#Sustainability20: Archer wins $142m eVTOL purchase contract from US Air Force & Other Stories In Aviation
Weekly Roundup - 11/08/23
Each Friday, we publish a round-up of the 20 most important stories on sustainable aviation. You can see previous editions of #Sustainability20 here.
France plans to raise taxes on airline tickets to fund train infrastructure, making rail travel more appealing. Transport Minister Clément Beaune announced that these taxes, aimed at addressing flight costs often being cheaper than trains, are likely to be implemented in 2024. Beaune also mentioned a potential European tax on aircraft fuel.
European Union plans to tax polluting aviation fuels have stalled as the 27 member states struggle to agree on making green fuels cheaper and fossil fuels more costly. The negotiations for an overhaul of energy taxes, unaltered since 2003, have reached an impasse, with unanimous approval required for changing EU tax policy. Some countries are concerned about potential political fallout from increased fuel prices before next year's European Parliament elections.
All Nippon Airways (ANA) has signed a Carbon Dioxide Removal (CDR) credit purchase agreement with carbon capture company 1PointFive, marking the world's first airline to do so. The purchase supports ANA's goal of carbon neutrality by 2050 and aligns with its larger climate transition plan, focusing on emissions reduction, sustainable aviation fuel, and Direct Air Capture (DAC). The partnership aims to help the airline achieve net zero and supports 1PointFive's mission to curb global temperature rise.
Brazil's largest carriers Gol and Azul reported that only a tiny fraction of passengers are willing to pay to offset carbon emissions from their flights, even though the cost is relatively low. The airlines' voluntary carbon reduction projects with partners Moss and CHOOOSE have seen very low adherence, reflecting a lack of passenger commitment to spending on emission offsets, a challenge faced globally in the aviation sector's pursuit of net zero emissions by 2050.
The planet's average sea surface temperature reached record highs in April, with hot spots nearing 100°F (38°C), especially in the North Atlantic. Contributing factors include El Niño and human-driven climate change, with potential influences from shipping rules, absence of Saharan dust, and an underwater volcano. While ocean warming falls within climate model projections, the extreme heat is devastating marine ecosystems and communities, and absorbing over 90% of heat from human activities, delaying global warming but contributing to sea level rise and weather changes.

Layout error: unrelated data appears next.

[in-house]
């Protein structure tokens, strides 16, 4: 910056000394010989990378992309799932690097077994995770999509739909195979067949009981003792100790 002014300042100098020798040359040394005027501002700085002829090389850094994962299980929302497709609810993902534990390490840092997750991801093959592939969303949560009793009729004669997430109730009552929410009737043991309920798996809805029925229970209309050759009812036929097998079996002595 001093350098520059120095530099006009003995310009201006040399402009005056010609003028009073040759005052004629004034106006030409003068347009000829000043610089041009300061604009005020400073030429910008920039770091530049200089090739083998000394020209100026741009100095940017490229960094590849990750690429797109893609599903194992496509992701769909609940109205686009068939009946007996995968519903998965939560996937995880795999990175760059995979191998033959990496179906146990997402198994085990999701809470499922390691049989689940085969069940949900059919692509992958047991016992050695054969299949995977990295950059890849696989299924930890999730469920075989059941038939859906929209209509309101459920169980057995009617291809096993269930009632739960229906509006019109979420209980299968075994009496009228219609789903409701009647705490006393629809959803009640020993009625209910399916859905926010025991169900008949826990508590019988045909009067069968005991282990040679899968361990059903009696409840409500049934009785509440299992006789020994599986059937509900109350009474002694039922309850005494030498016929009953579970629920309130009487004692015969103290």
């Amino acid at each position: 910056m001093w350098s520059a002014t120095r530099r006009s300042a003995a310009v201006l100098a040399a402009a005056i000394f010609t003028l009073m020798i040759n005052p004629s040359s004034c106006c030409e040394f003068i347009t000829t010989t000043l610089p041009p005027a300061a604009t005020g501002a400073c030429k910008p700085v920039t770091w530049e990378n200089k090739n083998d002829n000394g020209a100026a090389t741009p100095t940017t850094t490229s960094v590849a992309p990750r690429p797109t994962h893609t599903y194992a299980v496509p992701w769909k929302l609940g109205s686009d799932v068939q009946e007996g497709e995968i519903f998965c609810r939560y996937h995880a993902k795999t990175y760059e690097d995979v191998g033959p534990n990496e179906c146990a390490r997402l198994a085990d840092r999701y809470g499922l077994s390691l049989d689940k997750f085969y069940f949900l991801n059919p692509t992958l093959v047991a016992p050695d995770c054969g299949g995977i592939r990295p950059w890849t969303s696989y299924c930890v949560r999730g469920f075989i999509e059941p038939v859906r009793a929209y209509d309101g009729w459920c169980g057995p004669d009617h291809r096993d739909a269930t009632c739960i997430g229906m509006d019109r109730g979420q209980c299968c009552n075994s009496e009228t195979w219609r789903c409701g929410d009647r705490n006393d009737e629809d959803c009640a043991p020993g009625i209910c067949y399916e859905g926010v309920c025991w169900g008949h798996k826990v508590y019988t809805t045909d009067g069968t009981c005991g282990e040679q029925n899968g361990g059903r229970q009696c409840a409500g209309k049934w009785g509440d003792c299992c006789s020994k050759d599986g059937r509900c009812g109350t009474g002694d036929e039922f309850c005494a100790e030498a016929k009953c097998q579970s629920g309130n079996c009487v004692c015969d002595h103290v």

Infrastructure and operational efficiencies
London Heathrow Airport has initiated a trial to test the effectiveness of lower-carbon concrete that reduces emissions by 50% compared to traditional concrete. Led by Jacobs and implemented by Cemex and Ecocem, the trial will assess four different applications in a real airport setting, aiming to provide a blueprint for other airports and contribute to Heathrow's sustainability strategy.
Wizz Air, a leading European airline, has reported an 11% decrease in carbon emissions intensity to 53.8 grams per passenger/km in fiscal year 2023, its lowest ever. The company's sustainability strategy focuses on environmental footprint reduction, employee growth, socio-economic contribution, and corporate governance. Recent achievements include fleet renewal, biofuel investments, and gender balance within the organization.
San Diego International Airport has started using renewable diesel, made from vegetable oil, animal fats, and agricultural waste, in all diesel-powered airside vehicles and equipment. This transition is estimated to reduce emissions by up to 75% or more compared to traditional petroleum diesel, marking a significant step in the airport's sustainability efforts.
In July 2022, Raytheon Technologies launched the STEP-Tech demonstrator program to expand hybrid-electric technology in aviation. The modular system is designed for various applications, including advanced air mobility vehicles and high-speed VTOL. Ground testing began in 2022, and the initiative supports the goal of net zero carbon emissions by 2050.
Sustainable Aviation Fuel (SAF)